This blog has always been about hopes--high hopes, dashed hopes, fair hopes, and just about every kind of hope I could weave into my personal narrative--including a town called Fairhope in the south of Alabama. I lived in Fairhope until December of 2007, and in a sense I expect to live in fair hope of something for the rest of my days.
Today I'm looking at new things for my future. I've written a novel and am publishing it online as a ebook (whatever that is). Ironically it is set in the utopian town of Fairhope in 1921 and will probably find most of its fans in the age range of people who actually don't know what an e-reader is. Well, they'll just have to buy one, because I think they'll love this book. It concerns a young woman who moves from New Jersey to south Alabama to teach in an extraordinary school and live among nonconformists who have an agenda to change the world. I've been researching the time and place for over 20 years, and picked up a zillion anecdotes and tall tales, some of which are in the book.
In those days, Fairhope was populated with idealists who were planning for a better tomorrow for the generations to follow. At some point, my heroine calls into question the very basis of old Fairhope and even the school and her mentor and idol, Marietta Johnson. From this existential doubt comes my title, That Was Tomorrow, but not before we've all had a jolly old time revisiting the Fairhope of the past.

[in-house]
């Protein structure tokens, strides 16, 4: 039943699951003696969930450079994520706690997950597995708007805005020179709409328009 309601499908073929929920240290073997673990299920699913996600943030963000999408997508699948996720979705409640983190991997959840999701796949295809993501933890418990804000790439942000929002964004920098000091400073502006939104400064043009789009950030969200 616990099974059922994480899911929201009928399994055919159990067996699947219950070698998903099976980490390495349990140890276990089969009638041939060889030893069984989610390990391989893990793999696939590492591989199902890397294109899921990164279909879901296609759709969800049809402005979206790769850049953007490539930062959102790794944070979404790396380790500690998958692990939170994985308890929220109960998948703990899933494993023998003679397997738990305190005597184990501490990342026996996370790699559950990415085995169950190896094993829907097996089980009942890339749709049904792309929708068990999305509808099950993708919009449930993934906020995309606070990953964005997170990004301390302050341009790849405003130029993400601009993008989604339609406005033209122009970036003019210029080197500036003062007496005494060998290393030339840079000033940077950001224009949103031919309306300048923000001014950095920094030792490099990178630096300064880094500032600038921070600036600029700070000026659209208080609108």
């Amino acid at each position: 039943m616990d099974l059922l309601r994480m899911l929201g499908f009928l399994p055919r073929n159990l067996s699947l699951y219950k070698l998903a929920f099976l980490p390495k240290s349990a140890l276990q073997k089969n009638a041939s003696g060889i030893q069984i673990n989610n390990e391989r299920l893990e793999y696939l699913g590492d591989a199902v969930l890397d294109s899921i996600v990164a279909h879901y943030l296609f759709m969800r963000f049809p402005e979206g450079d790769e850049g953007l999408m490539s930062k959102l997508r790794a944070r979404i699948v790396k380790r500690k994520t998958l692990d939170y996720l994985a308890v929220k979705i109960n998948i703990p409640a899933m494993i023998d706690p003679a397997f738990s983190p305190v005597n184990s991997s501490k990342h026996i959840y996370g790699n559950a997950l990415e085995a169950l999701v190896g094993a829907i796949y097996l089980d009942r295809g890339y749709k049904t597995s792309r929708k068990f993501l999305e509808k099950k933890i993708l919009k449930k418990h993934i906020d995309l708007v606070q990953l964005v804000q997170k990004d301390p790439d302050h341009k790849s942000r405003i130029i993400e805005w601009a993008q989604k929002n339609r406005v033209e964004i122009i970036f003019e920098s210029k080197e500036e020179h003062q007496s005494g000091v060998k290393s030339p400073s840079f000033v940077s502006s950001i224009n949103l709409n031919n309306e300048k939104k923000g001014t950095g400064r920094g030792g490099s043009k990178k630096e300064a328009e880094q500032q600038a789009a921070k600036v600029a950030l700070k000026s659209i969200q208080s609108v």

Through the deep investigation of what old Fairhope means to me, and what I have firm hopes that it once actually was, I'm reborn. No longer a concerned citizen of a town whose approach to the 21st century caused me distress, no longer an actress and director of theatre, I'm now an author with not only two non-fiction books to my credit but also one historical novel--with some violence, sex, romance and heart in it. I have a birthday next week, and am looking at life at 72 with fresh, youth-filled eyes. My Organic education has provided me with an optimistic outlook and an awareness that life is what you can make it, and it is full of surprises and adventures. The Internet is a place where infinite changes can happen. I'll revive this blog, and my other two blogs, and this is the place I shall continue to investigate hope, fair and otherwise. I hope you'll bookmark it and revisit it regularly
Maybe you found this blog from my website. If that's the case, I suggest you browse the blog and the many posts over the years. You can do so by clicking the Archive section on any random month or by typing in a subject in the "Search" box in the upper left hand corner. I've dealt with religion, education, politics, and personalities over the years--and probably shall for years to come. Try typing "Searching Our Souls" or "God" if you want something profound and thought-provoking; otherwise try "Fairhope Pier" or some other spot of interest.
And if you didn't find this from my website, I hope you'll go here now and buy my book. Make that plural; buy all of them.